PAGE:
What’s next for Ontario’s processing-vegetable growers?

Ontario field tomatoes. Photo credit: Francis Dobbelaar

What happens when a supplier and a processor can’t agree to a contract? In some cases, the parties walk away from the deal. In others, such as is usually the case between Ontario’s processing-vegetable growers and processors, there’s a set out and agreed upon mediation process. If that doesn’t result in a deal, the parties agree to move to a binding arbitration process.

Why then, when contracts where in fact moving forward with two out of three vegetable processors, did the provincial government step in and dissolve the Ontario Processing Vegetable Growers (OPVG) board? If talks were indeed stalled or a production season “in jeopardy,” as the government states in its media statement, the transparent process of mediation and binding arbitration should suffice (it works for teacher-, nurse-, and auto worker- unions).

For Francis Dobbelaar, newly removed chair of OPVG, the entire situation smacks of a processor (or processors) trying to erode farmers’ ability to fairly negotiate for its products. If nothing else, the rare move by the provincial government to fire the board of directors impacts all other processing-vegetable growers — not just tomato growers, he says.

The board was removed March 3. There was an Ontario Farm Products Marketing Commission meeting on March 6, where no questions were taken from the floor, but had to be written on paper before being answered.

Shortly after the meeting with the Farm Products board on March 6th, over 70% of processing-vegetable growers got together to hold their own meeting, forming a new (symbolic) organization. Under the Farm Products Marketing Act, the Ontario Processing Vegetable Growers, run now by a government appointed trustee, is the only organization identified as representing processing vegetable growers.

Still, Dobbelaar says, the move shows that the majority of processing-vegetable growers want to be treated fairly, have fair representation, and have a say in contract negotiations.

“The ‘crisis’ was created by one company, by one person within one company,” says Dobbelaar. “This short-term action will have long-term implications for the industry, and not just for the tomato industry.”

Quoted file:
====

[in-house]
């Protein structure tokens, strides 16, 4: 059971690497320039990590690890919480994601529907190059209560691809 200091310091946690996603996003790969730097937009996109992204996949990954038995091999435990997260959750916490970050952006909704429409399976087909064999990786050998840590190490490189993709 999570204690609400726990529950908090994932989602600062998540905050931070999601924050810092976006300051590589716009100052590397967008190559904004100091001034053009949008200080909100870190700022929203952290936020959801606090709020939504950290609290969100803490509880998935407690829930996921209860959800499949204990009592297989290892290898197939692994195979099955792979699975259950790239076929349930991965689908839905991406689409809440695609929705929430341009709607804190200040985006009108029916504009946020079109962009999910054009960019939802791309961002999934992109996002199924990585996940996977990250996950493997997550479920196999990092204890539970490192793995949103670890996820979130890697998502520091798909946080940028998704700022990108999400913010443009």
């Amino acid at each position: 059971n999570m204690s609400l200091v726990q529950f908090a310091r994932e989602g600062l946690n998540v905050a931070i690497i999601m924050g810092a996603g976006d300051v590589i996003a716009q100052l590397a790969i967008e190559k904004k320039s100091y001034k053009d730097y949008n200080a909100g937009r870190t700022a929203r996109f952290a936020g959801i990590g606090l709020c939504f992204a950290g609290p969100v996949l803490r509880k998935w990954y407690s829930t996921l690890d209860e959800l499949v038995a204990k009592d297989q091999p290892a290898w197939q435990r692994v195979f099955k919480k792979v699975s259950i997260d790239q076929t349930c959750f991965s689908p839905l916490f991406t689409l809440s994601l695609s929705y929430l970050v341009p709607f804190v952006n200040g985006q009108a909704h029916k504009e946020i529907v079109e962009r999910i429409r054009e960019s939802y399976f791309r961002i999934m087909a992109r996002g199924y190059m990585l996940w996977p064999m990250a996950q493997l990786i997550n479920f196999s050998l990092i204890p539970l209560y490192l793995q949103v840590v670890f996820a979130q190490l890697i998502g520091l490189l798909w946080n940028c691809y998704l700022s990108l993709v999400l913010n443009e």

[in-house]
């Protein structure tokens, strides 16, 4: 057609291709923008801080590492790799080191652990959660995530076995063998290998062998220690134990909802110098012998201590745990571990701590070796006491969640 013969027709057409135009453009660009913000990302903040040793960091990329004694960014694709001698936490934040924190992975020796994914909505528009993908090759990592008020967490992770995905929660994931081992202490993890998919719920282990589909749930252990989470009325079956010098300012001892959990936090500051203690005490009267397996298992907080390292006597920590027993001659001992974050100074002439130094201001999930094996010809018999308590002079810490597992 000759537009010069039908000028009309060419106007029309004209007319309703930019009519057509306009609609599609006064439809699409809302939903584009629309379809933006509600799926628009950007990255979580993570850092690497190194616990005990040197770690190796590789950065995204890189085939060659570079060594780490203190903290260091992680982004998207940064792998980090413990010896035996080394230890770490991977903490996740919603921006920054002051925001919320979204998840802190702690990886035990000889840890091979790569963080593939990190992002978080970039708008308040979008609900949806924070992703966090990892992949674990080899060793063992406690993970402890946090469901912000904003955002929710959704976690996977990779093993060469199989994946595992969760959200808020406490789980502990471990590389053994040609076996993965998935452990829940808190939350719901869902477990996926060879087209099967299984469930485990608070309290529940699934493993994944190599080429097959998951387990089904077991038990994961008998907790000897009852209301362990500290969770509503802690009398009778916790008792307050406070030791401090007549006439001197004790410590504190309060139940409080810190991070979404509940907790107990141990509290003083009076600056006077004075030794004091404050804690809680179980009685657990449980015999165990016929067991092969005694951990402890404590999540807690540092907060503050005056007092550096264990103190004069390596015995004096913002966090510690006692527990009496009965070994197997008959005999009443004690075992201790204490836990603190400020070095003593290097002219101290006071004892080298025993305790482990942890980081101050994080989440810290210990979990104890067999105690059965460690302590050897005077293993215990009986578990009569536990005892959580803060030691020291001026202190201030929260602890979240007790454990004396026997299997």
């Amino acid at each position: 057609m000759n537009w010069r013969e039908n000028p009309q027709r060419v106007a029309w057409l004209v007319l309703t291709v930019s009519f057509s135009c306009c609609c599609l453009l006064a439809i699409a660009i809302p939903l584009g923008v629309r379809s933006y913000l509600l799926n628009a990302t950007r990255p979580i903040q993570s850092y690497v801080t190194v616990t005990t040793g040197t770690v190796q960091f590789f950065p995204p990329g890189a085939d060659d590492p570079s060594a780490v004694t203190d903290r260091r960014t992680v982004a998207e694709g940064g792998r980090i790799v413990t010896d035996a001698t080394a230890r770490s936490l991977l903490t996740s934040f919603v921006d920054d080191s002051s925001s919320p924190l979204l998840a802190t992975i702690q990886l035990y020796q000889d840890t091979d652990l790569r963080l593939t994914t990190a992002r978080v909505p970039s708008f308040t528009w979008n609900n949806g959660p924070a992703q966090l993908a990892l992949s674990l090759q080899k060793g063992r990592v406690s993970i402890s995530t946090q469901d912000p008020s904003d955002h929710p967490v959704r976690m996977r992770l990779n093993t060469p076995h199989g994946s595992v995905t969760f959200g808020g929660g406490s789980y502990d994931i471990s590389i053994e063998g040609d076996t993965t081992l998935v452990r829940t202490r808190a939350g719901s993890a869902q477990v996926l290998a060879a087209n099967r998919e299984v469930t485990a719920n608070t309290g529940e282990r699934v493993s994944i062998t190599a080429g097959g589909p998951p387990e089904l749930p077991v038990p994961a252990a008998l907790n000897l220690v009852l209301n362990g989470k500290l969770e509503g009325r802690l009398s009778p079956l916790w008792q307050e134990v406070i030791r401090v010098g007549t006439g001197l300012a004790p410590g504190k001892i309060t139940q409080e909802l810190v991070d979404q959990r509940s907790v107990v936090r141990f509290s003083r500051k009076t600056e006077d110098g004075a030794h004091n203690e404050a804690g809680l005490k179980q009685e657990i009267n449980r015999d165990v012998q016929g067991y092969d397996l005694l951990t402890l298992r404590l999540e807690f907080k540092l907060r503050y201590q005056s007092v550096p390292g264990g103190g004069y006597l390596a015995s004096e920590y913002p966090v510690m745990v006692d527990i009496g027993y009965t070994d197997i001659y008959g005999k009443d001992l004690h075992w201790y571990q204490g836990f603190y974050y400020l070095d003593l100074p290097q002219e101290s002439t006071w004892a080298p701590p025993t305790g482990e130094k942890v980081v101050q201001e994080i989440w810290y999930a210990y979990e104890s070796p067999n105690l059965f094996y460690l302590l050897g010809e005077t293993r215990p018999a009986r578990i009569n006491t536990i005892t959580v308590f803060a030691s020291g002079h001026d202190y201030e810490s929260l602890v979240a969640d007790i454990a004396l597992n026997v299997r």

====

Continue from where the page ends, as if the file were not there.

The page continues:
Dobbelaar also says that, stemming from pressure from processors last year to change the regulatory process by which farmers can negotiate, the group was awaiting a report that was due to be tabled March 8, 2017 (by the minister’s directive). The report was commissioned to “develop a plan for engagement and consultation with interested parties and stakeholders concerning any proposed amendments to the regulatory framework for the vegetables-for- processing industry,” and was instructed to include a “detailed economic analysis of industry competitiveness and opportunities for growth… in support of any proposed amendments.”

The commissioned report, which was intended to offer guidance on revamping pricing protocols for the industry, was not tabled ahead of the government’s decision to pull the OPVG board, however it was completed before the beginning of March, dated February 24, 2017.

Processors claim that the current regulations are hampering industry growth, but Dobbelaar points to the third-party-verified, commissioned report which shows an increase in exports and lists industry cost-competitiveness vs. California (as listed on page 23 of the report).

In the meantime, Elmer Buchanan, a former Minister of Agriculture, Food and Rural Affairs acts as trustee of the OPVG and assumes the power of the OPVG board with a mandate to complete the 2017 negotiations in a “manner consistent with the current regulatory framework and the government’s support of regulated marketing and marketing boards in the province of Ontario.”

As for when processing-vegetable growers find out what kind of contract they get, we’ll keep you posted.

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